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FROM CHINA TO TAIWAN. Pioneers of abstraction

FROM CHINA TO TAIWAN
Pioneers of abstraction (1955-1985)

In 1930s traditional China, a nucleus of modernist painters were born, thanks to the teaching at the School of Fine Art in Hangzhou, where some of the professors had studied in Europe. Today, three artists who attended there, are now considered pioneers of Chinese abstract art.  They were Zao Wou-Ki (1920-2013), Chu Teh-Chun (1920-2014), who studied from 1935 to 1941, and Lee Chun-Shan (1912-1984) who taught from 1937 to 1946.

In 1949, eight years after the Japanese invasion (1937-1945) the defeat of Kuo-mintang and the seizure of power by Mao Zedong, more than a million Chinese left the continent to go to Taiwan, where the Chang Kai-Chek government had withdrawn. While Zao Wu-Ki left China a year earlier to settle in Paris, Chu Teh-Chun and Lee Chun-Shan moved to Taipei in 1949.

In 1950, fearing conflict with western China, the United States made the island an American protectorate. Through work displayed at the American Library in Taipei, artists discovered Western modern art, work filled with vitality from the New York school.

While the political regime of Chang Kai Chek focussed on maintaining Chinese tradition, these young exiled painters took an opposing view of such conservatism. The two most important Taiwanese avant-garde movements were born in 1956 and 1957. The Ton Fan group was founded by eight students of Lee Chun-Shan, and the Wuyeu group, also known as Fifth Moon, by some who had studied under Chu Teh-Chun.

In 1958, Zao Wou-Ki's stay in Hong Kong had a great impact on young Taiwanese artists who discovered, through the newspapers publishing his latest works that a compatriot who knew the modernity of Paris was following The Way of Abstraction.

 

Ton Fan group (1956-1971)

Ton Fan was created in 1956 by eight students of professor Lee Chun-Shan (1912-1984).  Their first exhibition was in November 1957 in the Taiwan Shin Sheng Daily News building in Taipei. The name, meaning Orient in Chinese, expressed a desire not to depart from oriental culture.

From the beginning, the group displayed a vanguard spirit by focusing exclusively on abstraction. The chronicler Ho Fan (1910-2002) described its members as horseback brigands to emphasize their intrepid spirit.

Europe had a strong influence on the group. Hsiao Chin, who had studied in Spain and settled in Milan, regularly sent articles from Europe which were published in the Taipei United Daily News. These writings, relating to European art news, were much anticipated on an island where such information was rare. He went on to organise group exhibitions in Europe and the United States, including New York, Stuttgart and Turin, as well as exhibitions by European artists such as Lucio Fontana, François Morellet, Piero Manzoni and Antoni Tapiès.

The group announced their dissolution after their fifteenth exhibition in 1971.  Its members continued their principles through the creation of the Lee Chun-Shan Foundation, whom they considered their spiritual guide.

 

Wuyeu (Fifth moon) group (1957-1972)

Wuyeu was founded in 1957 and exhibited for the first time on 10 May that year at Zhongshan Hall in Taipei. This exhibition was organized by Professor Liao Chi-Chun (1902-1976) and brought together six of his students from the Department of Arts of the Provincial University of Taiwan.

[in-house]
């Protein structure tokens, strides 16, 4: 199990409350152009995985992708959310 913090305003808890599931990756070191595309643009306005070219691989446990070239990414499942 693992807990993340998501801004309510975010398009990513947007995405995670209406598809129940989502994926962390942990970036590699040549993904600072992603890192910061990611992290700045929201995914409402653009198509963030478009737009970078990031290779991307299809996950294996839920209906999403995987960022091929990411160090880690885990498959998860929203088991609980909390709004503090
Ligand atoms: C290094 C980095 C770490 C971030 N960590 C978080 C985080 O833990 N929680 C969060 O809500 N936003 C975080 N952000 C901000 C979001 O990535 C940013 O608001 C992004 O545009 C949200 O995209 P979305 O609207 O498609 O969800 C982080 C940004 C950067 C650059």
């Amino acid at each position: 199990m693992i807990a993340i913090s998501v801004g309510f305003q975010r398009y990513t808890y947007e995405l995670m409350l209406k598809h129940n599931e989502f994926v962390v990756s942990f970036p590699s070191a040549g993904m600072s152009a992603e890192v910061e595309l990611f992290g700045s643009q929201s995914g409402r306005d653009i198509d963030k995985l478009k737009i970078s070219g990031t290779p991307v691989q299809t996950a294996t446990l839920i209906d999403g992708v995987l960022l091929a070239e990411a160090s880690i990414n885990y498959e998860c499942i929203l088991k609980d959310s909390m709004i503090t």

Following the example of the Salon de Mai, the famous Parisian event, they chose the name Wuyeu, which means May in Chinese, and then anglicised by naming it Fifth Moon. The idea was to form a perennial group, which held friendly meetings and artistic exchanges, and aimed to exhibit every year in May.

After the third exhibition in 1959, under the direction of Liu Kuo-Sung, the group decided to devote itself exclusively to abstraction. From 1961 onwards, it opened to integrate new painters from all over the island and artists such as Hu Chi-Chung and Fong Chung-Ray joined the group.

Liu Kuo-Sung, Chuang Che and Fong Chung-Ray theorized their art by writing numerous articles that raised tumultuous debates about modern painting in Taiwanese artistic circles. These new theories advocating abstraction largely influenced the aesthetic orientation of Taiwanese painters of later generations, especially in the evolution of modern ink.

 

Video interview with the artists Liu Kuo-Sung, Fong Chung-Ray, Hsiao Chin, Chuang Che.

 

Exhibition catalogue

At the end of the 1940s, in the troubled political context of the Chinese civil war and the subsequent seizure of power by Mao Zedong, over a million Chinese left the mainland to seek refuge in Taiwan. In the new world that opened to them, the artists gradually discovered the abstract art of the schools in New York and Paris.

Abstraction became a means for them to become part of the international modernist movement, while expressing their deep cultural roots. At the crossroads of the East and West, they created a unique art that led to the regeneration of 20th century Chinese painting.

Sabine Vazieux
FROM CHINA TO TAIWAN. Pioneers of Abstraction
Racine Editions
Hardcover
260 x 270 mm
272 p., 130 color illustrations
Bilingual edition (FR-EN)
€34,95
ISBN: 978-2-39025-016-6

Available in all good bookstores, on www.racine.be and at the Museum of Ixelles.

 

Free opening: Wednesday June 14, 6:30 PM > 9:00 PM.
Parking Tulip & shuttle free during the opening. Parking Flagey accessible (fee required).

 

 

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